This is another dhamma talk from Yuttadhammo Bhikkhu that I would suggest anyone who are seriously pursuing happiness should refer to. Especially, if you’re Buddhist, this short talk addressing the question of ‘how to live one’s life?’ would give you a great view on the map to get there.
I’d like to express my deep thanks to Yuttadhammo Bhikkhu for the teaching. And I wish you all the best.
You can find more about Yuttadhammo Bhikkhu and his teaching at: https://www.sirimangalo.org/
Please find below the Youtube video and the transcribed script is followed.
Good evening, everyone. Today’s talk is in response to a question about living one’s life. So the question had its own specifics, but the important point of it was about asking how to live one’s life, which is a difficult question to answer on the face of it. Because you often involves some assumptions about what’s important, just assumptions about life in general. When we talk about how to live our lives, it’s often in context. It’s in the context of what we see as essential or important, in the context of how we understand reality. It’s caught up in what we’re told about life, about the world. So it involves concepts like family, society, economy. Even the concept of life itself, which is really just a concept, like a life from birth to death. Because the birth of a being, of a human being, it’s a concept that’s in our mind. Something that we conceive of, based on observations. It’s quite different experientially from other experiences. And so we give it a name and we see it as a thing, as an entity. We do the same with death. One death’s is some event that is quite different from other events. But it’s mostly external, right? You look at someone else, you spend time with them and you experience them in a specific way. But when they die, when you’re experiencing them quite a different way and it appears that they have ceased to exist. Or an important part of them, the mental part and the physical life has ceased to exist. And so this gives rise to all sorts of ideas.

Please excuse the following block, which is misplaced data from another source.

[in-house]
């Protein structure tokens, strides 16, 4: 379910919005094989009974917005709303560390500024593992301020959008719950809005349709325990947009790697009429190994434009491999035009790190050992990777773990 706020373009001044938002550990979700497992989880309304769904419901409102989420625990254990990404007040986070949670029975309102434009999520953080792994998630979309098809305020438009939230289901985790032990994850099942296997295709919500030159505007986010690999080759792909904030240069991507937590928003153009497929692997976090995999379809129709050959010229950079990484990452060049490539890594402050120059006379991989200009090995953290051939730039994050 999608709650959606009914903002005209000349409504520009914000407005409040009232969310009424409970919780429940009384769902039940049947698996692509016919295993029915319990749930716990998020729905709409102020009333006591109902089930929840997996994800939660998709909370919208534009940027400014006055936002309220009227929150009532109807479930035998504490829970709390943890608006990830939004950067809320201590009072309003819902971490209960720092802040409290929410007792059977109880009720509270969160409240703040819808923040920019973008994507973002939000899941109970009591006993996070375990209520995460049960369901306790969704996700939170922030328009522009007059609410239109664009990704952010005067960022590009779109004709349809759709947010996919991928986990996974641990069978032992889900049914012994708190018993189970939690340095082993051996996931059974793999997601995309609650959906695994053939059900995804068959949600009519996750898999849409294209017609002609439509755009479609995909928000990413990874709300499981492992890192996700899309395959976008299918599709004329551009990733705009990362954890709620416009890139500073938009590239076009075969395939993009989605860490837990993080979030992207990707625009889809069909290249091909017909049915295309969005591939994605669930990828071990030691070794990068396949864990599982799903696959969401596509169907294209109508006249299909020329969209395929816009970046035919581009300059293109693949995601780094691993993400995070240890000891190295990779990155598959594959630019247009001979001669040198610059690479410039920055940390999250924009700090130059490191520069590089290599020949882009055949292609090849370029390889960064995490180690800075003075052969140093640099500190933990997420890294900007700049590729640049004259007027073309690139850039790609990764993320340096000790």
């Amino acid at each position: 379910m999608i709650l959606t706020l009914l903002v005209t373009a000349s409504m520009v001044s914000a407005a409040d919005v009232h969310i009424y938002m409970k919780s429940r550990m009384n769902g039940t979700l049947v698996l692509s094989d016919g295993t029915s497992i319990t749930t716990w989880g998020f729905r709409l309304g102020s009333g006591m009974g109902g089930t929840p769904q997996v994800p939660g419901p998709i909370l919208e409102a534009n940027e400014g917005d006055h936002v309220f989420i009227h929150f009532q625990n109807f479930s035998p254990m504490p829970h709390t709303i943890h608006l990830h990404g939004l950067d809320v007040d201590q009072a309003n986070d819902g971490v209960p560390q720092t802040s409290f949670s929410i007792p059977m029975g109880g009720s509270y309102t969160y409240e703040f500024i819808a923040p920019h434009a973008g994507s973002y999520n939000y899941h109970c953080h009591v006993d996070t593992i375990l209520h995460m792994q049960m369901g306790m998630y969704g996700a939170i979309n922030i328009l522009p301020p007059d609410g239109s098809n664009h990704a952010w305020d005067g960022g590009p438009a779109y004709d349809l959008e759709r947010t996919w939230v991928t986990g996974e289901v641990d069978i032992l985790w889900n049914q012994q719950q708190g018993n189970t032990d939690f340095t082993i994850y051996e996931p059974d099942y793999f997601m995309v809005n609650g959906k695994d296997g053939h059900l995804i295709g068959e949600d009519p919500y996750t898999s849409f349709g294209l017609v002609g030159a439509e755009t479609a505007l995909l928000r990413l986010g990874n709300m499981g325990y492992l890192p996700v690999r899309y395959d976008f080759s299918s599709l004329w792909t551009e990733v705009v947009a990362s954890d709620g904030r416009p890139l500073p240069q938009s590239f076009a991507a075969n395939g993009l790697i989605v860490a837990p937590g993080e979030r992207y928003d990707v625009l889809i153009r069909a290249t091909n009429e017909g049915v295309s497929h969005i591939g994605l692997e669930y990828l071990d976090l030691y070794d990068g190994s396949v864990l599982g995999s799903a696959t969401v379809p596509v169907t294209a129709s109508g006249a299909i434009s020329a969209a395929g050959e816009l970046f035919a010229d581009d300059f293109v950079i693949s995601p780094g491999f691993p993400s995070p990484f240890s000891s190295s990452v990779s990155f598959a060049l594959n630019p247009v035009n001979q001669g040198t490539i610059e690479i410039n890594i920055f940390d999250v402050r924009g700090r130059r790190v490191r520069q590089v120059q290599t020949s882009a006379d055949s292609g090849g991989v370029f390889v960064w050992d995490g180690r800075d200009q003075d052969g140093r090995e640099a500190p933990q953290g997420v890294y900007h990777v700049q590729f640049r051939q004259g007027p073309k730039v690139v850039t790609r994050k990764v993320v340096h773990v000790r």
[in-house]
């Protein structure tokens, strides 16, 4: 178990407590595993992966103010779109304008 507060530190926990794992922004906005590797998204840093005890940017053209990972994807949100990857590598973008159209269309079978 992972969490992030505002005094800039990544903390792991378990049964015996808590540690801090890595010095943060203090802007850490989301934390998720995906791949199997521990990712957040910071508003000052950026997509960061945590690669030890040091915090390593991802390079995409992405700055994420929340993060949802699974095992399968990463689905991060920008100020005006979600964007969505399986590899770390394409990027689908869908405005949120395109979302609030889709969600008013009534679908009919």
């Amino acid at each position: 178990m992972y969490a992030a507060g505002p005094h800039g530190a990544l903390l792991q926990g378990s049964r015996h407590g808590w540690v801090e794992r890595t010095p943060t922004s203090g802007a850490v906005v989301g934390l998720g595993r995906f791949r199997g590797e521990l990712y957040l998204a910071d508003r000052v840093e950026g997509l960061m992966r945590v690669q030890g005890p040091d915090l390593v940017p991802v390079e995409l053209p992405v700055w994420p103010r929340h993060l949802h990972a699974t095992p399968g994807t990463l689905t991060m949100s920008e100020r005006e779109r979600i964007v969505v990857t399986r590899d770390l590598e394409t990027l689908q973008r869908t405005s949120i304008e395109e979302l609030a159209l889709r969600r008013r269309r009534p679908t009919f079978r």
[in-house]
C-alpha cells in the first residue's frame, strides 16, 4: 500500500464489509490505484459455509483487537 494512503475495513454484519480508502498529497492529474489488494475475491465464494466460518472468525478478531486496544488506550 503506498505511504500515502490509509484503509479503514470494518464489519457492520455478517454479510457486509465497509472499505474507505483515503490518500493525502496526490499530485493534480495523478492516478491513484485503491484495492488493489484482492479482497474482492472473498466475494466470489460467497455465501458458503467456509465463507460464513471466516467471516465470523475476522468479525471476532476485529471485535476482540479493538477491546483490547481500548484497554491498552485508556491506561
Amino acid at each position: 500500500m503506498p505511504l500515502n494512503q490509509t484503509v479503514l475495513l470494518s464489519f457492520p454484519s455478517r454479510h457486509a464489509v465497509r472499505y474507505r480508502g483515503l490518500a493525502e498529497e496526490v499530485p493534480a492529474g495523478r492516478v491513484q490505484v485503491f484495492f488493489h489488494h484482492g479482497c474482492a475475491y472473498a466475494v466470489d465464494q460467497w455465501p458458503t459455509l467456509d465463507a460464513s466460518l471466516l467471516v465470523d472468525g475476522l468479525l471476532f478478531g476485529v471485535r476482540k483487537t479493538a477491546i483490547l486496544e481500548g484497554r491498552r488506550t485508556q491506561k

But important for this question is the idea of life. So when we talk about life, we have to understand that it’s in context. It’s in the context of our understanding of things. And so I can’t tell you how to live your life in that context. Because it’s not essential. It’s not something that has an answer. The questions that we ask about life, in other words, are not fundamentally real. Should I go to university? Should I get a job? Should I get this job or that job? We ask questions that are based on concepts and so the answers are elusive, are complicated and are unanswerable in an ultimate level. And so we develop theories and philosophies and ideas based around this, the work ethic idea, the family, filial piety idea, our religions play into this, our culture’s plays into this, even our partiality plays into this. I want to be a lawyer. Right. How many concepts are caught up in that and how how subjective is that? I want to become a lawyer. But does that mean becoming a lawyer is the right thing for some people? That’s not, for many people nowadays. I want to bang on a drum all day. For some people, that’s enough. This is a puzzle for us to solve, and it’s a puzzle that is deeply a part of Buddhist theory and practice.